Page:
(Available forms for requesting isotopic services)
Radiocarbon (14C) Dating
Liquid Scintillation Counting (LSC) Method is currently employed in our radiocarbon dating laboratory for 14C analysis. The LSC method allows dating of samples ranging from 150 to 50,000 years old with a precision better than 2.5%. Our laboratory is equipped with a benzene synthesis system, and three low-level scintillation counters with a maximum analytical capacity of 350 samples per year. We are capable of processing a variety of samples including: charcoal, wood, bone, paleosol, coral, shell, dissolved inorganic carbon (DIC) in groundwater and landfill leachates, and landfill produced gases such as methane (CH4) and carbon dioxide (CO2). In addition to LSC dating, we also process samples for our customers who request Accelerator Mass Spectrometry, or AMS, dating.
Radiometric Tritium Analysis
Tritium (3H) is a radioactive isotope of hydrogen (1H). It is produced in the atmosphere through interaction between cosmic radiation and the air. Tritium is picked up by water vapor in the atmosphere and transferred to the earth surface through precipitation. Tritium has a short half-life of 12.43 years and is, therefore, a good tracer for monitoring recent groundwater movement and recharge in shallow aquifers.
Our lab uses Liquid Scintillation Counting Method (LSC) to determine tritium content in samples. We are capable of analyzing both liquid (ex. groundwater, leachate) and gas (methane) samples. Samples with high tritium content can be counted directly. Samples with low tritium content will go through an "enrichment" process before counting, which allows tritiums to be concentrated in the water. Three low-level scintillation counters are currently used in our lab, including two Packard Model 2000CA/LL and one Wallace Quantulus 1200-200. The precision for tritium analysis is 0.25 TU or 5%, whichever is greater.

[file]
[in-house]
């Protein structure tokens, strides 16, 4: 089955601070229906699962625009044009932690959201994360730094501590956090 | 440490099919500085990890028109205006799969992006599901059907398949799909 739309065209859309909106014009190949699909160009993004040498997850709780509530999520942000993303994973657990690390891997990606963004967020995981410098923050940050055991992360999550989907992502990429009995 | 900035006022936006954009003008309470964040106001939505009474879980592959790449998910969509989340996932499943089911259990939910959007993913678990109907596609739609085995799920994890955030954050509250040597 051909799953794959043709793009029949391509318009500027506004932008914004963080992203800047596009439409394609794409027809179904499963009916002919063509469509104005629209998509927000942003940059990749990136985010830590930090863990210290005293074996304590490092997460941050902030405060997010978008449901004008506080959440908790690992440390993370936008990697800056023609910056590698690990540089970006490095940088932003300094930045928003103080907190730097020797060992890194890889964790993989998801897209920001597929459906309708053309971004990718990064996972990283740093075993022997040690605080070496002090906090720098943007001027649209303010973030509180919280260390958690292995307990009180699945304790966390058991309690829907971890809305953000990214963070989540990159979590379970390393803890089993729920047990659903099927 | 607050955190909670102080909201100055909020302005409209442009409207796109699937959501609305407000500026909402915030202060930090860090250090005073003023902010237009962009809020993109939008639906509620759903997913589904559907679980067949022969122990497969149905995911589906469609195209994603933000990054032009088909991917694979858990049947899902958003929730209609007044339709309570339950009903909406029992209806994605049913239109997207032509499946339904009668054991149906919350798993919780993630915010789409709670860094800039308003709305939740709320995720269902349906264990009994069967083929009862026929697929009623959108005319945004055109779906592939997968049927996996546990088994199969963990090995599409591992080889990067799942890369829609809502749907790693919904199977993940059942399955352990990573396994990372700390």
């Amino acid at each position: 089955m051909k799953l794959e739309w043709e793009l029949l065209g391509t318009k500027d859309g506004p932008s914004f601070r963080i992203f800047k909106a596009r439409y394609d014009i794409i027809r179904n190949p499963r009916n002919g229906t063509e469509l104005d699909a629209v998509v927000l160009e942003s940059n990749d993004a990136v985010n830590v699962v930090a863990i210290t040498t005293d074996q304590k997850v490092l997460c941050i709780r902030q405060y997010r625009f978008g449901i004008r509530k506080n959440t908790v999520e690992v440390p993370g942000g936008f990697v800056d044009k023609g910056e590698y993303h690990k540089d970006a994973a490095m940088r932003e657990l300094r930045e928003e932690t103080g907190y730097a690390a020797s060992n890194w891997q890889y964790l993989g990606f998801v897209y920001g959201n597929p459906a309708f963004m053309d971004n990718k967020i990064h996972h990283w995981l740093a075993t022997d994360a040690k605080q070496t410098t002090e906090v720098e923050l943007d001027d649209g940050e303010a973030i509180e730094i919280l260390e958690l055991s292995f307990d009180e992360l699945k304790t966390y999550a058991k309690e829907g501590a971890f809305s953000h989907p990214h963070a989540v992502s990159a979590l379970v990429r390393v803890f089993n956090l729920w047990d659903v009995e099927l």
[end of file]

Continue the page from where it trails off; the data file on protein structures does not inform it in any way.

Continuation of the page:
Stable Isotope Analysis
Hydrogen and Oxygen in Water
Hydrogen and Oxygen are the two major elements in water. Ratios of different isotopes of hydrogen and oxygen (for example, 18O /16O and D/H) vary with different processes involved in the water cycle. Thus these ratios are often used to provide information about water samples such as latitude or elevation of precipitation, mixing of groundwater, and recharge sources of an aquifer. Oxygen isotopic ratios can also be used in examining the extent of water-rock interaction.
The ISGS Isotope Geochemistry Laboratory employs water-zinc reaction for analyzing hydrogen/deuterium ratios in water samples. Samples are filtered (<0.45 ôm) before analysis. Two microliters of water are sufficient for analyzing H/D ratios. Sample reacts with Zn at 500°C to form hydrogen gas. Water-CO2 equilibration is used for analyzing oxygen isotopic ratios in water. One milliliter of water is used for each oxygen isotopic analysis. For handling purpose and replicate analyses, samples are usually requested for δD and δ18O analyses of water.
A Finnigan Mat Delta E isotope ratio mass spectrometer is used for isotopic analysis of light gases such as hydrogen, oxygen, CO2 and nitrogen. Our precision is ±0.1 per mil for oxygen isotopic analysis, and ±1 per mil for hydrogen/deuterium analysis.